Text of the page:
Thursday, August 16, 2007

Federal Anti-Trade Commission

Via John Mackey, free-market libertarian and CEO of Whole Foods Market corporate blog:
"Let me begin this section by registering an objection to the way the FTC conducted their investigation into this deal. From the first day the FTC began their investigation they were very hostile and adversarial towards Whole Foods. Instead of conducting a dispassionate, impartial, and fair investigation into this merger the FTC consistently behaved in a biased, adversarial, and arrogant manner, while engaging in "bullying tactics" again and again and again. Whole Foods was always presumed to be "guilty" and had to try to prove our "innocence" to the satisfaction of the FTC. However, the FTC seemed to us to be completely uninterested in Whole Foods explanations for why we were doing the deal. From the very beginning the FTC staff began to build their case against the deal. It is Whole Foods' opinion that the FTC had already decided to try to prevent this merger before they even began their investigation!

To give one example of FTC bullying tactics, let's look at how they behaved toward us in order to gain multiple time extensions beyond the original deadline. Whole Foods has spent thousands and thousands of hours trying to comply with the enormously burdensome requests that the FTC placed upon us and which have cost us millions of dollars in staff time, lawyers' fees, consultants' fees, supplies, and other expenses. We have produced over 20 million documents for them to "study" (which is of course impossible for them to effectively do since this amount of information is simply too large to be digested, no matter how many tax-payer funded lawyers are working on it), but the FTC could still always claim that we left something valuable out of the documentation and could then force us to start the entire process over again. On more than one occasion we came up against the time deadlines and the FTC "asked" for Whole Foods to agree to extensions. If we expressed any reluctance then the FTC brought up the threat of starting over. Needless to say, we didn't want to start over again so we agreed to the extensions. The entire process was inherently coercive....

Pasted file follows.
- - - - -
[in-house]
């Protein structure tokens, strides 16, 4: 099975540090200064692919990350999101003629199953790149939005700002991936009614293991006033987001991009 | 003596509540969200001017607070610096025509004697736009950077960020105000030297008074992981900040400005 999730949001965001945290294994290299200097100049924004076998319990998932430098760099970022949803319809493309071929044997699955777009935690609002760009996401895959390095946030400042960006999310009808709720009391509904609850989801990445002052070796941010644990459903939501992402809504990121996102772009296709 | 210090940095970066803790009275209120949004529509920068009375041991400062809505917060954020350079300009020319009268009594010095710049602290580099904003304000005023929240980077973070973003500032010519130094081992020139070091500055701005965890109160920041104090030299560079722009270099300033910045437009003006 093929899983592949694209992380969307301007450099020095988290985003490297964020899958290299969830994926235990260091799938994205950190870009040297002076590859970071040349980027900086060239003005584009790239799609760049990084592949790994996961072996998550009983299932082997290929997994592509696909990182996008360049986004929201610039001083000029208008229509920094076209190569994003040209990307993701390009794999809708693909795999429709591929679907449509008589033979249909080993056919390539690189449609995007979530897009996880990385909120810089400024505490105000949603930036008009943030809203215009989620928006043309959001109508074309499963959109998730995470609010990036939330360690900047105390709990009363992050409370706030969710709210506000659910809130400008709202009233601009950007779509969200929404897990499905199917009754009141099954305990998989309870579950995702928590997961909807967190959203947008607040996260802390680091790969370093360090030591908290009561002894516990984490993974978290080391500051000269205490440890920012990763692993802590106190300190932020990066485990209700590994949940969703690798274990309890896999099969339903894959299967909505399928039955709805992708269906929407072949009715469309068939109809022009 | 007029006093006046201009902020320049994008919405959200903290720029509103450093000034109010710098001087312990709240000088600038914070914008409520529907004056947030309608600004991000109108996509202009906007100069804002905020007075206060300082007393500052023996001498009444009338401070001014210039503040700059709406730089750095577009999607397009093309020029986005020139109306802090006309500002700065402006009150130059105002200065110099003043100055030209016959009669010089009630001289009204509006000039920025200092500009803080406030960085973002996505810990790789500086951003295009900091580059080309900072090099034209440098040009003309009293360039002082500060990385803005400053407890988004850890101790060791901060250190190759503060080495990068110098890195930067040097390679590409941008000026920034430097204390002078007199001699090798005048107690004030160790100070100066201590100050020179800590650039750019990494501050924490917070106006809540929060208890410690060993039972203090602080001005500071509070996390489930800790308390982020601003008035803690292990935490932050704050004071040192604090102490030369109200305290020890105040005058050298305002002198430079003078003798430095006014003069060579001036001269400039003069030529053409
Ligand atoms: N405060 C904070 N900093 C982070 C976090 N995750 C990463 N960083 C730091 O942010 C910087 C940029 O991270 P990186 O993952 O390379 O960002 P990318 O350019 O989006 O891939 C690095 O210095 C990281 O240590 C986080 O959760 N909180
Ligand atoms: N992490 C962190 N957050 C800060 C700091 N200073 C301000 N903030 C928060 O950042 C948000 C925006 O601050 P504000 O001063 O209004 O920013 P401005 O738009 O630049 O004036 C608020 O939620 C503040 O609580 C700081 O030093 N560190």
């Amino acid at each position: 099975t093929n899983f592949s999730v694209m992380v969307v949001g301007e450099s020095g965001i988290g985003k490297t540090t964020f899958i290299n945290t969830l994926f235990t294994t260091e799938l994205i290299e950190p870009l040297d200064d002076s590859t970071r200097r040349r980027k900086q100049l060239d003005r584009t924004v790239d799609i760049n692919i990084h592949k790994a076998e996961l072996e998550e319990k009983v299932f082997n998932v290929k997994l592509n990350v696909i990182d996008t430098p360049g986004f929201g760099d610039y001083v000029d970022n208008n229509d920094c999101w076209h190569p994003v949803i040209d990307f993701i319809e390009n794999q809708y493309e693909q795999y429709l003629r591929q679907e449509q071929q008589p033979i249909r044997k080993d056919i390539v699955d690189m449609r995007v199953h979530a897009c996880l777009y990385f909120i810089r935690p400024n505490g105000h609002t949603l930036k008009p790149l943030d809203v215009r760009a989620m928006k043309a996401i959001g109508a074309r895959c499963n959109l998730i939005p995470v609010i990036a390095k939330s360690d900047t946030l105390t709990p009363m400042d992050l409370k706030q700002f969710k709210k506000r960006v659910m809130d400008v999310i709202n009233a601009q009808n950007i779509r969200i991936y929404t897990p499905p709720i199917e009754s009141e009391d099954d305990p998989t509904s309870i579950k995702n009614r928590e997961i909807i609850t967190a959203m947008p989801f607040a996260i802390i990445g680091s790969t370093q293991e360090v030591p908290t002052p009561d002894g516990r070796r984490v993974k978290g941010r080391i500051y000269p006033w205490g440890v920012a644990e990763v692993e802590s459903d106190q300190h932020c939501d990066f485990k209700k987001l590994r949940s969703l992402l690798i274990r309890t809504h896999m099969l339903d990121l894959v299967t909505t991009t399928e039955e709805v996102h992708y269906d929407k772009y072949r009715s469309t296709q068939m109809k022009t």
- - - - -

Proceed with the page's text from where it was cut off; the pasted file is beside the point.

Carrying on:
While the FTC can look at absolutely anything and everything it wants to about our company does Whole Foods have the same reciprocal rights with the FTC? Of course not! We can't go look at all the FTC e-mails concerning Whole Foods and Wild Oats (which no doubt say some pretty interesting things about how the FTC really operates!). We can't download all the various minutes of their meetings or get a look at the FTC "strategy" concerning Whole Foods. It is totally one-sided. It is unfair. It should not be legal for the FTC to do this in my opinion."
It seems that this world can use a few more people like John Mackey.

Tuesday, August 07, 2007

ordo templi austrianis

About halfway through Jesus Huerta De Soto's Money, Bank Credit and Economic Cycles, in footnote 81 on page 372, the author questions whether Friedrich August von Hayek deliberately fails to credit Ludwig von Mises for his theoretical work on the business cycle in order to garner the respect of the scientific community for himself when he published his Monetary Theory and the Trade Cycle in 1929, of which some of the topics were already covered sixteen years earlier in Mises's The Theory of Money and Credit, and more thoroughly again in 1928's On the Manipulation of Money and Credit.

Oddly enough, Austria is the latinized name for Ö–sterreich, deriving from the Old German term meaning "eastern realm". Similarly, the term "Orient" refers to lands located eastwards towards the direction of the rising sun, while "Occident" refers to the western world, the direction in which the sun sets.

In this light one can view Aleister Crowley and the Ordo Templi Orientis as allies against the Bavarian conspiracy, to help counter the influence of the German Historical School, the legacy of which today lives on in the mainstream endorsement of empiricist foundations for economic studies, the emblem of which brazenly displayed on every federal [fractional] reserve note of one monetary unit, originally named for a Bohemian valley, once the standard for money of good reputation.